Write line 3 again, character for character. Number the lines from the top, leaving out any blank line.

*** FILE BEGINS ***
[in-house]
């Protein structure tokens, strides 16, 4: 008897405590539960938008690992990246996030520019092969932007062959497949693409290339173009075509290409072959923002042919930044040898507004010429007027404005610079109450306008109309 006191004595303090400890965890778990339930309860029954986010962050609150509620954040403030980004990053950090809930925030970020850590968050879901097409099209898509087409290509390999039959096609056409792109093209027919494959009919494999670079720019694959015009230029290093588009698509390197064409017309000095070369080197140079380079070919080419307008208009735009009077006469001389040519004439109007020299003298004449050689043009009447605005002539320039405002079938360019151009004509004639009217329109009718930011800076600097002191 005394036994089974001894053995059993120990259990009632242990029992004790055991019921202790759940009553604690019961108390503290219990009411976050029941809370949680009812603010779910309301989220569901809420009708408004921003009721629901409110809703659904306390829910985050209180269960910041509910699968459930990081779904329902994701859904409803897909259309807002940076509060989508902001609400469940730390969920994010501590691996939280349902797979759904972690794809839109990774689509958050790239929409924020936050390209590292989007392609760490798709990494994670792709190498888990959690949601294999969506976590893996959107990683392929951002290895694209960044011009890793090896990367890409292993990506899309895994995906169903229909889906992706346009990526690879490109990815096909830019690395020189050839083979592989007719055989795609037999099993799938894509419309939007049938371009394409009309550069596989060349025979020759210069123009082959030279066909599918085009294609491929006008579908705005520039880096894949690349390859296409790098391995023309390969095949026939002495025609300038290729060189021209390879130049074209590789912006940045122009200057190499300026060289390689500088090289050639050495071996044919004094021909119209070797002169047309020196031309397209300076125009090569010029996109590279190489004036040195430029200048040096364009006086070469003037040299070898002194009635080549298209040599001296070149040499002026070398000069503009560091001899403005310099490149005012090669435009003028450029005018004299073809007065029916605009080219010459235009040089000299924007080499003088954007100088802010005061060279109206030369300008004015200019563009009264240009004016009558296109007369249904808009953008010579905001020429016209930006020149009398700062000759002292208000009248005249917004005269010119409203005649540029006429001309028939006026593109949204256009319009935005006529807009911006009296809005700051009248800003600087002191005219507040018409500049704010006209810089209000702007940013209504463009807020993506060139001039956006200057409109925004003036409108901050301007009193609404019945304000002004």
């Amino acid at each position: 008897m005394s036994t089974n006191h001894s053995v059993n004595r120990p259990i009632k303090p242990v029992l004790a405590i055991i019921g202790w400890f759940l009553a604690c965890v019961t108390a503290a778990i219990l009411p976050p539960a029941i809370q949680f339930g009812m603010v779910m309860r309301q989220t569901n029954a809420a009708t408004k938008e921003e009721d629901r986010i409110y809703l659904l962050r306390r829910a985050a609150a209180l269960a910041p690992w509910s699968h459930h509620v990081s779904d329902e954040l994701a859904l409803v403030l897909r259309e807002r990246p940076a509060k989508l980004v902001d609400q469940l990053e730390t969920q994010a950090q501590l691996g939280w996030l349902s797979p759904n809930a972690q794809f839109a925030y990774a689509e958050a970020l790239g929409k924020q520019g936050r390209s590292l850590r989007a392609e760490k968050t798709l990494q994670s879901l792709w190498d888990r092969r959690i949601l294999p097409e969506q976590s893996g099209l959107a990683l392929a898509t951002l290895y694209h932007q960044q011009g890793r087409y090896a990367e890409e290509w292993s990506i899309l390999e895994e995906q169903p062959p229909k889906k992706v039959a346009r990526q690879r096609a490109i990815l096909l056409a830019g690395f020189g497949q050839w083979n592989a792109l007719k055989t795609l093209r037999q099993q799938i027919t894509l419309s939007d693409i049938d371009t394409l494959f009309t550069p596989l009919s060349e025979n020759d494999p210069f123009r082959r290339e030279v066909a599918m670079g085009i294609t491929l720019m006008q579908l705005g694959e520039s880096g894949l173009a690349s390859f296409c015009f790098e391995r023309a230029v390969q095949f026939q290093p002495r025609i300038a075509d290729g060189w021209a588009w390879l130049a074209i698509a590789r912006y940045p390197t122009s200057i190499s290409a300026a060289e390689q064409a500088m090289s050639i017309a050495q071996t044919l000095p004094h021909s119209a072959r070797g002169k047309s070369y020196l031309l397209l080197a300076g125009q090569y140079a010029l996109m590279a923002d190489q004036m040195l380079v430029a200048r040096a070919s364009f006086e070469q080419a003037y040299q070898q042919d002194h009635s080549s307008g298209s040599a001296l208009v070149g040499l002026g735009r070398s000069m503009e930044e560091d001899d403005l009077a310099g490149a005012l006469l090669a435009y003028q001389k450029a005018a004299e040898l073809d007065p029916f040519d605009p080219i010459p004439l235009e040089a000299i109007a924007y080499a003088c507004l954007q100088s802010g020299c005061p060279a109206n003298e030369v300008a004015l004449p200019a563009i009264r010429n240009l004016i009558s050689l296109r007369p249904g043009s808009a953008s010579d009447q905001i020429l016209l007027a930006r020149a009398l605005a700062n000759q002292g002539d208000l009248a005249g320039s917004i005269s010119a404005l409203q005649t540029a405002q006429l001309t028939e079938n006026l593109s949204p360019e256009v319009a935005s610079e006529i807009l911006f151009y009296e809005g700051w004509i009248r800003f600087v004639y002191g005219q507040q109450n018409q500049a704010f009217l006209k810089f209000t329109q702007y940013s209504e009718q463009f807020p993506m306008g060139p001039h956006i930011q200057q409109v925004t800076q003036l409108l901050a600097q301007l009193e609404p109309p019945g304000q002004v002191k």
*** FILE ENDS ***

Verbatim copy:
């Amino acid at each position: 008897m005394s036994t089974n006191h001894s053995v059993n004595r120990p259990i009632k303090p242990v029992l004790a405590i055991i019921g202790w400890f759940l009553a604690c965890v019961t108390a503290a778990i219990l009411p976050p539960a029941i809370q949680f339930g009812m603010v779910m309860r309301q989220t569901n029954a809420a009708t408004k938008e921003e009721d629901r986010i409110y809703l659904l962050r306390r829910a985050a609150a209180l269960a910041p690992w509910s699968h459930h509620v990081s779904d329902e954040l994701a859904l409803v403030l897909r259309e807002r990246p940076a509060k989508l980004v902001d609400q469940l990053e730390t969920q994010a950090q501590l691996g939280w996030l349902s797979p759904n809930a972690q794809f839109a925030y990774a689509e958050a970020l790239g929409k924020q520019g936050r390209s590292l850590r989007a392609e760490k968050t798709l990494q994670s879901l792709w190498d888990r092969r959690i949601l294999p097409e969506q976590s893996g099209l959107a990683l392929a898509t951002l290895y694209h932007q960044q011009g890793r087409y090896a990367e890409e290509w292993s990506i899309l390999e895994e995906q169903p062959p229909k889906k992706v039959a346009r990526q690879r096609a490109i990815l096909l056409a830019g690395f020189g497949q050839w083979n592989a792109l007719k055989t795609l093209r037999q099993q799938i027919t894509l419309s939007d693409i049938d371009t394409l494959f009309t550069p596989l009919s060349e025979n020759d494999p210069f123009r082959r290339e030279v066909a599918m670079g085009i294609t491929l720019m006008q579908l705005g694959e520039s880096g894949l173009a690349s390859f296409c015009f790098e391995r023309a230029v390969q095949f026939q290093p002495r025609i300038a075509d290729g060189w021209a588009w390879l130049a074209i698509a590789r912006y940045p390197t122009s200057i190499s290409a300026a060289e390689q064409a500088m090289s050639i017309a050495q071996t044919l000095p004094h021909s119209a072959r070797g002169k047309s070369y020196l031309l397209l080197a300076g125009q090569y140079a010029l996109m590279a923002d190489q004036m040195l380079v430029a200048r040096a070919s364009f006086e070469q080419a003037y040299q070898q042919d002194h009635s080549s307008g298209s040599a001296l208009v070149g040499l002026g735009r070398s000069m503009e930044e560091d001899d403005l009077a310099g490149a005012l006469l090669a435009y003028q001389k450029a005018a004299e040898l073809d007065p029916f040519d605009p080219i010459p004439l235009e040089a000299i109007a924007y080499a003088c507004l954007q100088s802010g020299c005061p060279a109206n003298e030369v300008a004015l004449p200019a563009i009264r010429n240009l004016i009558s050689l296109r007369p249904g043009s808009a953008s010579d009447q905001i020429l016209l007027a930006r020149a009398l605005a700062n000759q002292g002539d208000l009248a005249g320039s917004i005269s010119a404005l409203q005649t540029a405002q006429l001309t028939e079938n006026l593109s949204p360019e256009v319009a935005s610079e006529i807009l911006f151009y009296e809005g700051w004509i009248r800003f600087v004639y002191g005219q507040q109450n018409q500049a704010f009217l006209k810089f209000t329109q702007y940013s209504e009718q463009f807020p993506m306008g060139p001039h956006i930011q200057q409109v925004t800076q003036l409108l901050a600097q301007l009193e609404p109309p019945g304000q002004v002191k």